Lee says she'll continue on reform path

OFPP’s Deidre A.
Lee says she has been studying the best way of keeping reform on track.



Deidre A. Lee has not finished decorating her new office in the Old Executive Office
Building, but she has been busy setting priorities for the Office of Federal Procurement
Policy.


Lee, confirmed by the Senate July 30 as the next OFPP administrator, said she has been
too busy tackling her new responsibilities to hang pictures.


“I’ve got a full plate,” Lee said. She added that she has been studying
procurement reform and trying to figure out the best approach to keeping reform on track.


Improving federal procurement processes is seen by administration officials as a key
ingredient in the reinventing government effort, she said.


Lee said she will continue implementing the procurement reforms started by her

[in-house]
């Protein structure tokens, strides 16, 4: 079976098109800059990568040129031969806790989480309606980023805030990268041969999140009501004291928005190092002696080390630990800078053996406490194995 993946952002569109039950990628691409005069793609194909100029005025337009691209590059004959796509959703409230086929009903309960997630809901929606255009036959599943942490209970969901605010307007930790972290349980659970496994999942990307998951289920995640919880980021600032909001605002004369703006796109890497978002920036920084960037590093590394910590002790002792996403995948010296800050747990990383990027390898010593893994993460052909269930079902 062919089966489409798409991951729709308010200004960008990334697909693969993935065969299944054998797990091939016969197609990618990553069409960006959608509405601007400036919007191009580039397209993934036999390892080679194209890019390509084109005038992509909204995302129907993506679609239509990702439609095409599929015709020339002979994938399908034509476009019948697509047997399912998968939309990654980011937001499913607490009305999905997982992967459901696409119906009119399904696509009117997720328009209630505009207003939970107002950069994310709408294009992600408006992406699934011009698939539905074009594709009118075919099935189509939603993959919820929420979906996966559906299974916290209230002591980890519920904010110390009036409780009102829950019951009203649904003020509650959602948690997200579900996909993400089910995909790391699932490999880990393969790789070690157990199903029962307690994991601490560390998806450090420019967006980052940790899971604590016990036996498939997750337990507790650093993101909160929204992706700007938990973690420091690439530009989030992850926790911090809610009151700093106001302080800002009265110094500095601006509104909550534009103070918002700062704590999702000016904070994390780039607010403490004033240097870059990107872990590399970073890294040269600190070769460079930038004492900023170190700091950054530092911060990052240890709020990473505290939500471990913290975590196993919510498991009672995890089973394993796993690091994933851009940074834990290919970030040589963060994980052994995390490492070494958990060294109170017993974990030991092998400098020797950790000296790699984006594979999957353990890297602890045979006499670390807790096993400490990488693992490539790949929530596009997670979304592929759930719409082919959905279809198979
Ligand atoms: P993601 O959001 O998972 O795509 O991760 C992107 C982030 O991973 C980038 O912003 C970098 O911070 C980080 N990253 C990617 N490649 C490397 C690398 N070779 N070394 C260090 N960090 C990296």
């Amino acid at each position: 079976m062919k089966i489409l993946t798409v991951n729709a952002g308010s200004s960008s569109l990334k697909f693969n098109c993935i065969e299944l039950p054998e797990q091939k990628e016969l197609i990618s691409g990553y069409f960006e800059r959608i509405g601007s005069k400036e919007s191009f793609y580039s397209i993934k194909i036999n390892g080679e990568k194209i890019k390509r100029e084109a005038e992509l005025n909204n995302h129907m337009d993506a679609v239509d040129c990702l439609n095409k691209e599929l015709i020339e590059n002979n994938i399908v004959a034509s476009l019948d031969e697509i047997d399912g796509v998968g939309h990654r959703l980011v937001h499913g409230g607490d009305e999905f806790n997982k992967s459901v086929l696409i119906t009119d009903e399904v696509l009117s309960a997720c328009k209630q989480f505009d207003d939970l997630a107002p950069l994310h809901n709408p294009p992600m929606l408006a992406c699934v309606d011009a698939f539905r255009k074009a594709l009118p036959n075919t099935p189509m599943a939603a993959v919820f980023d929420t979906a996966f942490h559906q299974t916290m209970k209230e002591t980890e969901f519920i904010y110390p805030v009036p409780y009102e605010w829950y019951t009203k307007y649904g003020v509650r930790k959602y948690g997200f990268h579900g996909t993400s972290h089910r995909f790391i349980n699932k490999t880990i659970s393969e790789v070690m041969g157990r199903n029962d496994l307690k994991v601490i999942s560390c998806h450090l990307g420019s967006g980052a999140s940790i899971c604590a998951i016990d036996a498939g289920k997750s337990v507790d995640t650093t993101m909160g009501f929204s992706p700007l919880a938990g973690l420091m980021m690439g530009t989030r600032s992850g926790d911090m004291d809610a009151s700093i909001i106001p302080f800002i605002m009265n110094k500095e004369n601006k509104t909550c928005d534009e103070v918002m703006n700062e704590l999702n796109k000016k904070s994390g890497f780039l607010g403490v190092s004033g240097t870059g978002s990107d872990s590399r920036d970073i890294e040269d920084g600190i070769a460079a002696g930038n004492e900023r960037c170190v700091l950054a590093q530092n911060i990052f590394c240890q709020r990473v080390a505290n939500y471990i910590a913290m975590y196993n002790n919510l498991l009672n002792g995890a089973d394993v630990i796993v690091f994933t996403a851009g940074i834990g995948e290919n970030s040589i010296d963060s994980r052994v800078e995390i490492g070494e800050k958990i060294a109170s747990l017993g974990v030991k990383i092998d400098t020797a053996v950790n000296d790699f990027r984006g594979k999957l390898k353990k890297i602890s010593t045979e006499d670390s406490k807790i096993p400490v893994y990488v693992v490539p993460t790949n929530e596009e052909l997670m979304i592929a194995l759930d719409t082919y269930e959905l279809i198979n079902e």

predecessor, Steven Kelman.


He left his OFPP post last year to return to his teaching job at Harvard
University’s John F. Kennedy School of Government.


Part of Lee’s task is to bring procurement reform to frontline government
contracting officers, many of whom have just begun efforts to change their procurement
processes, she said.


Lee spelled out a five-pronged attack:


“We have to do some sanity checks: How are we doing? What are we doing? Are we
making progress?” she said.


Additionally, lawmakers, industry representatives and government buyers need to get
involved in changing the way government does business, Lee said.


“Government can do everything in the world, but we don’t do this alone,”
she said.


Lee also wants to change the way the government reviews vendor performance.


When an agency evaluates a company’s ability to fulfill a contract, it needs to do
more than fill out a form and mail it to the vendor, she said.


Performance reviews ought to include frank, face-to-face discussions with vendors, she
said.


A career government employee, Lee has worked in procurement jobs at the Defense
Department and in civilian agencies. Most recently, she was NASA’s associate
administrator for procurement.


Lee said she enjoys trying to improve the way government handles its procurement
tasks. “I think it’s fun and challenging,” she said.   


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